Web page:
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‘Hardened criminals’ being let out on bail, Dáil told


From this week's Galway City Tribune

From this week's Galway City Tribune

‘Hardened criminals’ being let out on bail, Dáil told ‘Hardened criminals’ being let out on bail, Dáil told

“Hardened career criminal with hundreds of convictions under the belts” are being let out on bail every time they are caught, a Galway West TD has told the Dáil.

Deputy Noel Grealish (pictured) said radical reform is needed for the country’s bail system after pointing out to Taoiseach Leo Varadkar during Leaders’ Questions last week that the number of crimes committed by offenders while out on bail has soared in recent years,

Deputy Grealish revealed that new figures he had received from the Central Statistics Office showed that more than 275,000 crimes had been committed in the past ten years by people who were out on bail, already having being charged with other offences.

“These crimes range from murders to theft, sexual offences to burglary. And the situation is getting worse.

“In 2022, for which statistics have only recently become available, there were almost 32,500 crimes committed by offenders while on bail – that is a staggering 41% increase on the total of ten years previous and amounts to about 90 crimes every single day of the year.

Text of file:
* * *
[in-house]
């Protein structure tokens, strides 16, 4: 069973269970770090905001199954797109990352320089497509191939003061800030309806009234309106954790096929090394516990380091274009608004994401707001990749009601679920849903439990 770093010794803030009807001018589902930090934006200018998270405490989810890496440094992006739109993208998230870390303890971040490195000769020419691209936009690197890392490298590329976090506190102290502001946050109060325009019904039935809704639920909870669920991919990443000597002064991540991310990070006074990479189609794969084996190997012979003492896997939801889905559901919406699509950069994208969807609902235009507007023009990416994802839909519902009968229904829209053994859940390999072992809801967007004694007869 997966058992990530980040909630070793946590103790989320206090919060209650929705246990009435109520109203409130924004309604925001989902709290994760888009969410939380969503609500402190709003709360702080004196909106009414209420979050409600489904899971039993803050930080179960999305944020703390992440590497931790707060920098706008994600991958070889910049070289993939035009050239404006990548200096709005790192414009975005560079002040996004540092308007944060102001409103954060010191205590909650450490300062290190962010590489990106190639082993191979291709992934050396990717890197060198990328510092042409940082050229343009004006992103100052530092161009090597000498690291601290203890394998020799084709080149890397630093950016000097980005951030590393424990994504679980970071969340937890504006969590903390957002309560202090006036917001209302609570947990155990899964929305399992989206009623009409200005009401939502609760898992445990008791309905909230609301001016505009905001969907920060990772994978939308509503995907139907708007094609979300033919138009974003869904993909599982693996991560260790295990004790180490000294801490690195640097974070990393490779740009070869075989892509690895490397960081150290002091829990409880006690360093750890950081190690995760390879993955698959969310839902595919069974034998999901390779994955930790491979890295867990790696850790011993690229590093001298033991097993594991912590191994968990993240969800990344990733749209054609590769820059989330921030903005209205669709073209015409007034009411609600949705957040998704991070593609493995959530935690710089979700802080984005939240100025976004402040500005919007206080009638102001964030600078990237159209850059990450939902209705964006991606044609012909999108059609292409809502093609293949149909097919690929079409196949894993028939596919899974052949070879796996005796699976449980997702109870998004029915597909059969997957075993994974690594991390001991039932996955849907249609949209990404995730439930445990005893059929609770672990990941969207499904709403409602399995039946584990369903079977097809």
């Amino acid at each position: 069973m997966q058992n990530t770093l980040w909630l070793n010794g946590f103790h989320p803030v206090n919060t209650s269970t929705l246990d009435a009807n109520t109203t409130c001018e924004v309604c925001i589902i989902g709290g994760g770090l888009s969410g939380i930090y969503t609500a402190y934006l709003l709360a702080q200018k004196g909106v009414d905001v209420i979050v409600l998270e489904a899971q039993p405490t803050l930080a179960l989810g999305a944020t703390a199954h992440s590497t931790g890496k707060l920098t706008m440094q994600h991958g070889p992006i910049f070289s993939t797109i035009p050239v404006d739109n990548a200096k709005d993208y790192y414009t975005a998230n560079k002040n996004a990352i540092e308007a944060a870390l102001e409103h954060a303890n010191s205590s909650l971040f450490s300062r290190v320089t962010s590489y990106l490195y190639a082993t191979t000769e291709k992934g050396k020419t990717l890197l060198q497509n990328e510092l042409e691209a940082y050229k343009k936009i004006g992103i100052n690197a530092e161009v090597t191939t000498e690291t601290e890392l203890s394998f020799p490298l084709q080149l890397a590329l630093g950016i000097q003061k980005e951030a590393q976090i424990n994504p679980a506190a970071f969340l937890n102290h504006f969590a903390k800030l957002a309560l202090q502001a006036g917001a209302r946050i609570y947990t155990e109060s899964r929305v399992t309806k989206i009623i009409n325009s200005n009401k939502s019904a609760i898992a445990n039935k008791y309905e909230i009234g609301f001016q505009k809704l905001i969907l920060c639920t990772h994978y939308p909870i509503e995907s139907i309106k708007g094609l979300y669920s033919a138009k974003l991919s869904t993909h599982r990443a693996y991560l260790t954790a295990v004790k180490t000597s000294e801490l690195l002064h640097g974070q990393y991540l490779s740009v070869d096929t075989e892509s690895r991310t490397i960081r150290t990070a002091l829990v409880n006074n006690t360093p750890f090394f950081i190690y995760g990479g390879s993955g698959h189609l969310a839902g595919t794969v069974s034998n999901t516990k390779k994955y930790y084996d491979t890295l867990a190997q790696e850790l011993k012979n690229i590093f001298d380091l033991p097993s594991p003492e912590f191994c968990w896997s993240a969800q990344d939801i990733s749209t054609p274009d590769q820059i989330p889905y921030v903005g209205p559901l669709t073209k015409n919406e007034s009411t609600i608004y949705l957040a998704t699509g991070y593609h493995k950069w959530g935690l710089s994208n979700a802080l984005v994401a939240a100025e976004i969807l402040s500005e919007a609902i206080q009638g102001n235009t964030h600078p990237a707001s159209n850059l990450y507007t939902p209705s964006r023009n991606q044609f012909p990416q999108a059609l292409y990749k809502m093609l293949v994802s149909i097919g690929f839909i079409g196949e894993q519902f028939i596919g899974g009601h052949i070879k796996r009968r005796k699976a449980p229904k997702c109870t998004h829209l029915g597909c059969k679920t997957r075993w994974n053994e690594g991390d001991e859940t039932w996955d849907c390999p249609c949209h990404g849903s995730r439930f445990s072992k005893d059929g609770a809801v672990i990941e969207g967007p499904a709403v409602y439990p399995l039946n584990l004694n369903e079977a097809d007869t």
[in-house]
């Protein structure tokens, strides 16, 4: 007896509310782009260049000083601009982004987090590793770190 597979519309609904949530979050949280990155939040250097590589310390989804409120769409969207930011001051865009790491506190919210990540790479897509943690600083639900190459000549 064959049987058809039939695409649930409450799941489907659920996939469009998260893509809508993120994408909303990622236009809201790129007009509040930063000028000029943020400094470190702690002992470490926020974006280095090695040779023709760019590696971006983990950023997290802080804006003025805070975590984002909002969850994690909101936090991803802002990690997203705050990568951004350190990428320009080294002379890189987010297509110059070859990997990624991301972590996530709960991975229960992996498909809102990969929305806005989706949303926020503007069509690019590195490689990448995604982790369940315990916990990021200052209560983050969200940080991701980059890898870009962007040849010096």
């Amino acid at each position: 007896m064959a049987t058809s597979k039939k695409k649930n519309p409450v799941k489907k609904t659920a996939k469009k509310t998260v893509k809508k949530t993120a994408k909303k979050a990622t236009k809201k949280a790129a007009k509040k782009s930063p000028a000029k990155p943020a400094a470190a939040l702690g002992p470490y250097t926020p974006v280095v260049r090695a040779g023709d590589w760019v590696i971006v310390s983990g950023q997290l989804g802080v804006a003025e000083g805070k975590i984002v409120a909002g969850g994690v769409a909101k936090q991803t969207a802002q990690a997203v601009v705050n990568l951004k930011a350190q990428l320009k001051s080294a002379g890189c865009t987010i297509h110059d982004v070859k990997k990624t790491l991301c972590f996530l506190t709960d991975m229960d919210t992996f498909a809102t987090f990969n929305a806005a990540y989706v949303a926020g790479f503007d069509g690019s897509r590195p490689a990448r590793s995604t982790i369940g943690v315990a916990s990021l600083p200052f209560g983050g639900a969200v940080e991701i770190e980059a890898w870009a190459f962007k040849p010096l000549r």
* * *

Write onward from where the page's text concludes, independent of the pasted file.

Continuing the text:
“In the past decade, this country has seen a doubling of the incidence of some crimes committed by people out on bail – including attempts or threats to murder, assaults, drunken driving and drug offences.

“We have also suffered substantial increases in public order offences (up 75%), theft (up 72%), damage to property (up 53%) and burglary (up 50%) by these people,” he said.

Deputy Grealish pointed out that over that ten-year period, recorded crime incidents, where at least one offender was on bail, included 85 homicides; 268 sexual offences; more than 10,000 attempts or threats to murder and assaults etc; 71,000 thefts; 57,000 public order offences; 26,000 drug offences; and 14,000 burglaries.

In reply, the Taoiseach said that the presumption of innocence was a cornerstone of our legal system and was a fundamental principle behind the right to a fair trial.
This is a shortened preview version of this story. To read the rest of the article, see the March 22 edition of the Galway City Tribune. You can support our journalism and buy a digital edition HERE.

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